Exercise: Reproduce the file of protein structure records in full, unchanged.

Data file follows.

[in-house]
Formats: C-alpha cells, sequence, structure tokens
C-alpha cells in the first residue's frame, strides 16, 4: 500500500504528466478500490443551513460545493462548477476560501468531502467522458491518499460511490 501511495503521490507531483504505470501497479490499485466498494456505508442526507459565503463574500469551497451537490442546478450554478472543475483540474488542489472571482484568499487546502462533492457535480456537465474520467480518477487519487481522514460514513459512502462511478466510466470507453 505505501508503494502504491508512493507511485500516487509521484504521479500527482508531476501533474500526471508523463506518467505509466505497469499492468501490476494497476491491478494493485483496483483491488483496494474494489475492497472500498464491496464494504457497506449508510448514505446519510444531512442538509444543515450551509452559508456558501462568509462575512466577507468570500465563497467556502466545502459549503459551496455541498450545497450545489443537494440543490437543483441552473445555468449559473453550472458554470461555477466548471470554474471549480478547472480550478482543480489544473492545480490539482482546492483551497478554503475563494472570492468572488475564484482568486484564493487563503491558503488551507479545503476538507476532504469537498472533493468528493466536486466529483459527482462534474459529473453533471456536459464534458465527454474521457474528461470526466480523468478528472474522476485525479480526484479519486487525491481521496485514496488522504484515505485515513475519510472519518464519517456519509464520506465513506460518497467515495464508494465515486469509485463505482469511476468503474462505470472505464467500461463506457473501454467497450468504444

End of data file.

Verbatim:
[in-house]
Formats: C-alpha cells, sequence, structure tokens
C-alpha cells in the first residue's frame, strides 16, 4: 500500500504528466478500490443551513460545493462548477476560501468531502467522458491518499460511490 501511495503521490507531483504505470501497479490499485466498494456505508442526507459565503463574500469551497451537490442546478450554478472543475483540474488542489472571482484568499487546502462533492457535480456537465474520467480518477487519487481522514460514513459512502462511478466510466470507453 505505501508503494502504491508512493507511485500516487509521484504521479500527482508531476501533474500526471508523463506518467505509466505497469499492468501490476494497476491491478494493485483496483483491488483496494474494489475492497472500498464491496464494504457497506449508510448514505446519510444531512442538509444543515450551509452559508456558501462568509462575512466577507468570500465563497467556502466545502459549503459551496455541498450545497450545489443537494440543490437543483441552473445555468449559473453550472458554470461555477466548471470554474471549480478547472480550478482543480489544473492545480490539482482546492483551497478554503475563494472570492468572488475564484482568486484564493487563503491558503488551507479545503476538507476532504469537498472533493468528493466536486466529483459527482462534474459529473453533471456536459464534458465527454474521457474528461470526466480523468478528472474522476485525479480526484479519486487525491481521496485514496488522504484515505485515513475519510472519518464519517456519509464520506465513506460518497467515495464508494465515486469509485463505482469511476468503474462505470472505464467500461463506457473501454467497450468504444